Joey Mellows, of Portsmouth, England, is living the American Dream; or at least the dream of many American baseball fans.

Once an English teacher in Seoul, South Korea, the 34-year old Briton quit his day job and is now in the middle of a quest across the United States to see 162 baseball games over the course of the 2019 season.

Mellow’s goal? To grow interest in the sport across Europe by documenting his journey just as Major League Baseball prepares to make its splash on the continent with a two-game series between the Boston Red Sox and New York Yankees to be played in London’s Olympic Stadium later this month.

After starting his travels in Japan watching the Seattle Mariners open the season against the Oakland A’s, Mellows is now three months into the American journey he’s financing with his life savings. So far, England’s chief baseball fanatic has made visits to Baltimore’s Camden Yards, Houston’s Minute Maid Park and a whole lot of places in between.

Over the weekend, Mellows’ travels took him to ONEOK Field where he saw the Drillers take on the visiting Northwest Arkansas Naturals. On Monday, the Tulsa World spoke with him to learn about his trip to Tulsa and to catch up with him on his journey.

How did you, a Briton living in South Korea, become so enthralled by baseball?

“I saw my first game in Japan on holiday with my parents. I fell in love with it. After that I went back to my apartment in Seoul and just immersed myself with baseball watching the KBO (Korean Baseball Organization). I watched a lot of the Texas Rangers early on. All of the Ranger games were shown on Korean TV because of Shin-Soo Choo, the Korean outfielder. That was my introduction to the game.”

Driving all over the country can be an experience in itself. Have there been any troubling moments along the way?

“Yes — I was in Louisiana and I drove into some really extreme weather. The rain was coming down so hard I couldn’t see anything out of the car. Finally, I just had to stick my head out the window in the driving rain in the middle of a hurricane just so I could see, and a huge branch flew right by my face. That was it for me. I got off the road and stumbled out somewhere in the middle of Louisiana as some British guy just trying to find somewhere safe. I was just thankful I was alive.”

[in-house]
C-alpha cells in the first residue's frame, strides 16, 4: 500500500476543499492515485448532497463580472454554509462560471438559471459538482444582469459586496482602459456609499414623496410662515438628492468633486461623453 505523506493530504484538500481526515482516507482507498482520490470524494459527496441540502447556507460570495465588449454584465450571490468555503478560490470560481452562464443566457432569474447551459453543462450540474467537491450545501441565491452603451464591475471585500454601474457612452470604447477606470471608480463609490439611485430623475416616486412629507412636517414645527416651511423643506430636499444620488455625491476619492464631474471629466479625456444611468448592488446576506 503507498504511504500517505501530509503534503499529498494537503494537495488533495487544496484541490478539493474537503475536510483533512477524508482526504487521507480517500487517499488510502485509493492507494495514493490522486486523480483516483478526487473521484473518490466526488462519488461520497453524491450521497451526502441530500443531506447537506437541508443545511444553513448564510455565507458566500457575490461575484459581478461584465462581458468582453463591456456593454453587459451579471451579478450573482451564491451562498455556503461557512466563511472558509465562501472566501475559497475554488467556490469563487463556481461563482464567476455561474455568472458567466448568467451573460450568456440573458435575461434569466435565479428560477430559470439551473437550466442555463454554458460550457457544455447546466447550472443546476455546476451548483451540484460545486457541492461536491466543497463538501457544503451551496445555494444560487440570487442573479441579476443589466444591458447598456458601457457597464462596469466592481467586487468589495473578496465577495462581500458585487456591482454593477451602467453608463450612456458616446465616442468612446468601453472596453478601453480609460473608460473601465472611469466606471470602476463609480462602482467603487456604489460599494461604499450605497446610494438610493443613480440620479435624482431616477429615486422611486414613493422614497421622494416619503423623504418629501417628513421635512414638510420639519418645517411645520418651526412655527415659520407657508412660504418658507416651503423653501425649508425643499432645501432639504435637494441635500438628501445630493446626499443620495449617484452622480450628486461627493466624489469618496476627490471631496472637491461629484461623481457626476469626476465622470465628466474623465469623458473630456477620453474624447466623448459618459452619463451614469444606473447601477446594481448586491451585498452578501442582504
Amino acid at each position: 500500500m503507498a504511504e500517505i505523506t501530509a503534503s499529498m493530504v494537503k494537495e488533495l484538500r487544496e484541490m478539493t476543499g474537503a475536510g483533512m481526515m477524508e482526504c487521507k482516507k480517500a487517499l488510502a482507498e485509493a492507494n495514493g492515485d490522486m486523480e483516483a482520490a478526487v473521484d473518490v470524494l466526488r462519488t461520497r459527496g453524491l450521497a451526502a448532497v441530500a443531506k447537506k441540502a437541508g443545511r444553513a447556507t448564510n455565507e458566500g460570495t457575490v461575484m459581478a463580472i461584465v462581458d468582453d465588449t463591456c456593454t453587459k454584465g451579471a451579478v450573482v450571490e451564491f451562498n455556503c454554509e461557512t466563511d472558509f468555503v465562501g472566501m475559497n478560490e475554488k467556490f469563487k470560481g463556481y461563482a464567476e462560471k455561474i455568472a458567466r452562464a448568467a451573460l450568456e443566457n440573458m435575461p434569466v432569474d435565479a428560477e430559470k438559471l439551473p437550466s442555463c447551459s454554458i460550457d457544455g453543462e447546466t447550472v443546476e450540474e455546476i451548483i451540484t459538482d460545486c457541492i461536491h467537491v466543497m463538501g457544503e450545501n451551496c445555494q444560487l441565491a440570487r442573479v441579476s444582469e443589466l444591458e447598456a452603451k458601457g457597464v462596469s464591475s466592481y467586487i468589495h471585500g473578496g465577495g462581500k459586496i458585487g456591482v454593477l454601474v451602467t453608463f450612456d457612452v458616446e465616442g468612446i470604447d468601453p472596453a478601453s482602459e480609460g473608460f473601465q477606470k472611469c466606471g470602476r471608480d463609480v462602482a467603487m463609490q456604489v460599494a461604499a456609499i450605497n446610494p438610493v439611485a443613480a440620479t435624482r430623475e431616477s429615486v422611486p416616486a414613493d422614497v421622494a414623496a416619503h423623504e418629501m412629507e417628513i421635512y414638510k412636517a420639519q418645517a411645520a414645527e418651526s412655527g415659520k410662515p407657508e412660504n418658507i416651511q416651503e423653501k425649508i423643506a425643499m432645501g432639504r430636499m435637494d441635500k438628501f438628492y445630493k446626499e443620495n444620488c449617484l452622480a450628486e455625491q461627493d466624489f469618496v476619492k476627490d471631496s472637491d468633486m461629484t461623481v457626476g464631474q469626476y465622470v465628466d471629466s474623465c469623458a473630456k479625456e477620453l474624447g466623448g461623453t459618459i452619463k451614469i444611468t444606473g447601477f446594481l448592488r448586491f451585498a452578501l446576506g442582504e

How did you wind up coming to see a game in Tulsa?

“My visit to Tulsa was quite spontaneous. I woke up in Independence, Kansas, and was meant to be headed somewhere else, but then I saw that I was much closer to the Drillers. I’ve never seen the Los Angeles Dodgers play ever, so I figured it’d be cool to see the Drillers in Tulsa and then head to Oklahoma City next to watch the Dodgers’ Triple-A team there.”

Did you have any time to check out the city?

“I went to Andolini’s, which had been recommended to me by a pitcher who played in Korea while I was there named Seth Frankoff. He used to pitch for the Tulsa Drillers and told me specifically to try Andolini’s so I did before I went to the ballpark. Then last night I got some barbecue at Albert G’s and really enjoyed it.”

What stood out to you about the stadium?

“I think the recent history it has is very cool. I spoke to a guy who worked at the ballpark and he was telling me about how Cody Bellinger used to play here and Walker Buehler, as well. They’re both having great seasons for the Dodgers; Bellinger is probably going to be the National League MVP. It was interesting to learn about all these younger players coming through and hearing about some of the prospects on the way up.”

What’s been your favorite stop so far?

“I really liked getting to Houston to see the Astros. They’re the best baseball team I’ve seen play live this season. That’s a young team and you can just see how much they enjoy the game. I got to meet Alex Bregman, Colin McHugh, and I met their general manager Jeff Luhnow, as well. I actually spent four days there, which has been unusual on this trip, and that was a perk.”

Favorite ballpark meal?

“I got to see the Memphis Redbirds and had an incredible meal at their ballpark. I had these pulled pork tacos with queso cheese and it was absolutely fantastic. Normally I just go hot dog, peanuts and a cheap beer. That’s what I live off. I don’t spring for the barbecue tacos most days.”

You’ve been to ballparks all over Japan and Korea. What do they do in those stadiums there that we should be doing here in the United States?

“Well, for starters, it’s a lot cheaper to attend a game in Korea, for sure. And you can get a liter of beer there for about $3 and ticket prices are cheaper, as well. There’s also a lot more music going on there. Each player has his own song that the fans sing. Here you’ve got walk-up music, but in Korea every player has his own song that all the fans sing in unison. It’s a whole lot louder in those stadiums.”

Now getting to experience baseball here in America, do you think there’s anything American fans should change about their view on the game?

“I personally would like to see more emotion in the game of baseball in the United States. In Korea and Japan, bat flips are part of it all. It’s not seen as a sign of disrespect, they view it as a celebration for something you’ve done well. I really don’t get the fuss. If you pimp a homer, you should be able to celebrate it. I don’t understand all of the unwritten rules the game has here. Seems a bit silly to me.”

What have you learned?

“It’s amazing how different the regions are. That’s something I’ve really enjoyed. This is as much a road trip throughout the USA as it is a baseball trip. I happen to be at a baseball game most evenings, and that gives me a location I need to get to each day. But really, I’m just driving through small towns and speaking to people and learning more about each area. I plan to write a book about all of this when I’m done.”

Eli Lederman


Twitter: @ByEliLederman